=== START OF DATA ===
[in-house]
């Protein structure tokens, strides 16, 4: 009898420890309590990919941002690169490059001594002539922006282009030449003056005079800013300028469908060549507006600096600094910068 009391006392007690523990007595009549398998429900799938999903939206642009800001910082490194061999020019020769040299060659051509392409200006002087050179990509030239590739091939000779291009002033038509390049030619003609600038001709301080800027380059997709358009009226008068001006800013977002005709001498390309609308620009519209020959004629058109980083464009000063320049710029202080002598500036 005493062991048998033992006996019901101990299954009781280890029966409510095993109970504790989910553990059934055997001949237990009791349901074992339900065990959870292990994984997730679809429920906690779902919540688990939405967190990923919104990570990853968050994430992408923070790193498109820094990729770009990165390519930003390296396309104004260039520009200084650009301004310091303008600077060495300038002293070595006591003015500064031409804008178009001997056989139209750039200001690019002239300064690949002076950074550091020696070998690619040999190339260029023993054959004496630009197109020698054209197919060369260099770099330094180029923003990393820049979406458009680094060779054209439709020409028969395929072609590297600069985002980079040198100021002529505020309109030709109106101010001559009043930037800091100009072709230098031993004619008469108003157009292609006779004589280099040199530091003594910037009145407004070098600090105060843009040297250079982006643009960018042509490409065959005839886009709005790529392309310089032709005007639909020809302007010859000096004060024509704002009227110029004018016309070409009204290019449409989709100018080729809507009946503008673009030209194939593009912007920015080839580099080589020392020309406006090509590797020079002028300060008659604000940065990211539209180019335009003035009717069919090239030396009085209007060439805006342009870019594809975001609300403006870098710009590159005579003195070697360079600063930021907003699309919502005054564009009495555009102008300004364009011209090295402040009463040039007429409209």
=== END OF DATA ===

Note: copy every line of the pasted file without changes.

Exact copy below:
[in-house]
């Protein structure tokens, strides 16, 4: 009898420890309590990919941002690169490059001594002539922006282009030449003056005079800013300028469908060549507006600096600094910068 009391006392007690523990007595009549398998429900799938999903939206642009800001910082490194061999020019020769040299060659051509392409200006002087050179990509030239590739091939000779291009002033038509390049030619003609600038001709301080800027380059997709358009009226008068001006800013977002005709001498390309609308620009519209020959004629058109980083464009000063320049710029202080002598500036 005493062991048998033992006996019901101990299954009781280890029966409510095993109970504790989910553990059934055997001949237990009791349901074992339900065990959870292990994984997730679809429920906690779902919540688990939405967190990923919104990570990853968050994430992408923070790193498109820094990729770009990165390519930003390296396309104004260039520009200084650009301004310091303008600077060495300038002293070595006591003015500064031409804008178009001997056989139209750039200001690019002239300064690949002076950074550091020696070998690619040999190339260029023993054959004496630009197109020698054209197919060369260099770099330094180029923003990393820049979406458009680094060779054209439709020409028969395929072609590297600069985002980079040198100021002529505020309109030709109106101010001559009043930037800091100009072709230098031993004619008469108003157009292609006779004589280099040199530091003594910037009145407004070098600090105060843009040297250079982006643009960018042509490409065959005839886009709005790529392309310089032709005007639909020809302007010859000096004060024509704002009227110029004018016309070409009204290019449409989709100018080729809507009946503008673009030209194939593009912007920015080839580099080589020392020309406006090509590797020079002028300060008659604000940065990211539209180019335009003035009717069919090239030396009085209007060439805006342009870019594809975001609300403006870098710009590159005579003195070697360079600063930021907003699309919502005054564009009495555009102008300004364009011209090295402040009463040039007429409209």